In terms of obstetric outcomes, 25(OH)D3 deficiency has been associated with increased risk of preeclampsia, gestational diabetes, and low birth weight (Aghajafari et al., 2013; Tabesh et al., 2013; Theodoratou et al., 2014).
Body weight and the body mass index (BMI) are important factors associated with hypovitaminosis D and infertility (Wortsman et al., 2000; Reis et al., 2009). A study described a direct association between 25(OH)D3 levels and the BMI, weight, and the waist-hip ratio of a group of women living in the same latitude followed for 30 years. Another study demonstrated that obese and overweight patients had lower 25(OH)D3 levels versus patients with normal weight (Tosunbayraktar et al., 2015). Interestingly, the obese patients had lower levels of 25(OH)D3 than the overweight individuals. Vitamin D deficiency is highly prevalent among infertile women and has been inversely correlated with the BMI and positively correlated with exposure to sunlight, but data comparing cause of infertility and height were conflicting. The maternal BMI is also greater in pregnant patients with lower 25(OH)D3 levels.
As for the newborn, umbilical cord blood 25(OH)D3 levels varied according to the season of birth, latitude, and length of the newborn, but not with weight at birth, adiposity, head circumference, or maternal 25(OH)D3 levels. However, maternal 25(OH)D3 levels were positively associated with infant weight at birth related to gestational age. Even though Tian found a positive association between maternal vitamin D levels and infant weight at birth, vitamin D supplementation for pregnant women with low serum levels of 25(OH)D3 failed to improve birth weight outcomes. In fact, the benefits associated with gestational vitamin D supplementation are debatable, and more research is warranted (Dalgard et al., 2016; Dressler et al., 2016).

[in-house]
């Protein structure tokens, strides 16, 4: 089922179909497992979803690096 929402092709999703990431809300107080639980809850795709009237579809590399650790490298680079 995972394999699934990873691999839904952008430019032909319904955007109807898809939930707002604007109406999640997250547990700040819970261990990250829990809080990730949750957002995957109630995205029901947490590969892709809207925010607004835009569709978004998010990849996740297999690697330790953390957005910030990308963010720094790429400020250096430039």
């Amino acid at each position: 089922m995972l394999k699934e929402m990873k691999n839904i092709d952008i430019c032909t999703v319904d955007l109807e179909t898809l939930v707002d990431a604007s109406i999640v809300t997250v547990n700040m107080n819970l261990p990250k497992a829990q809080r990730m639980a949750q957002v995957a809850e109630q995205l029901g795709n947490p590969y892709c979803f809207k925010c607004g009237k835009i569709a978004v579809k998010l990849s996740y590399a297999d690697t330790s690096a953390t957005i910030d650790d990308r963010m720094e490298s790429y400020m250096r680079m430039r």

In a nutshell, it is still fairly unclear whether FF levels of 25(OH)D3 are associated with the BMI or the weight of infertile women, and if infertility can be correlated at all with 25(OH)D3 levels in the FF. Therefore, this study aimed to assess whether there are similarities in the serum and follicular levels of 25(OH)D and to analyze the FF levels of 25(OH)D3 in women with different BMIs submitted to ICSI.
The patients enrolled in this study underwent ICSI at the Fertipraxis Center for Human Reproduction, a clinic certified by the Brazilian health surveillance authority (ANVISA) and the Latin American Network of Assisted Reproduction (REDLARA). The local Ethics Committee approved the study protocol; all enrolled patients gave written consent before joining the study.
All female patients referred to oocyte aspiration between July of 2012 and November of 2014 had a sample of follicular fluid collected on the same day of oocyte pickup. The samples were collected using a sterile vacuum system set to 90 mmHg with a 17G Wallace® aspiration needle. In order to obtain a pure, single follicular fluid sample, without the contamination of blood or fluid from other follicles during aspiration, the aspiration procedure was initiated in the first follicle measuring more than 17mm. As soon as the follicle was emptied, the aspiration needle was removed from the ovary and all the fluid content that was still in the circuit of the vacuum system was transferred to a sterile storage container. Then, the container with the sample was disconnected from the vacuum system and taken to the lab. At the lab, an embryologist searched the fluid to retrieve its oocyte and, after the oocyte was removed, the follicular fluid was placed in a sterile cryo tube and immediately frozen in liquid nitrogen. A new storage container was then connected to the vacuum system and the oocyte aspiration resumed, this time pooling all the remaining follicular fluid aspirated in order to retrieve as many oocytes as possible. For purposes of analysis, all samples were thawed and centrifuged at 1500 g for 15 minutes. Patients submitted to ovarian hyper stimulation protocols with aromatase inhibitors were excluded. The included individuals were on protocols with either recombinant FSH (fresh) or r FSH plus purified HMG (Urinary Menopausal Gonadotropins, us + lush) associated to GnRH antagonists.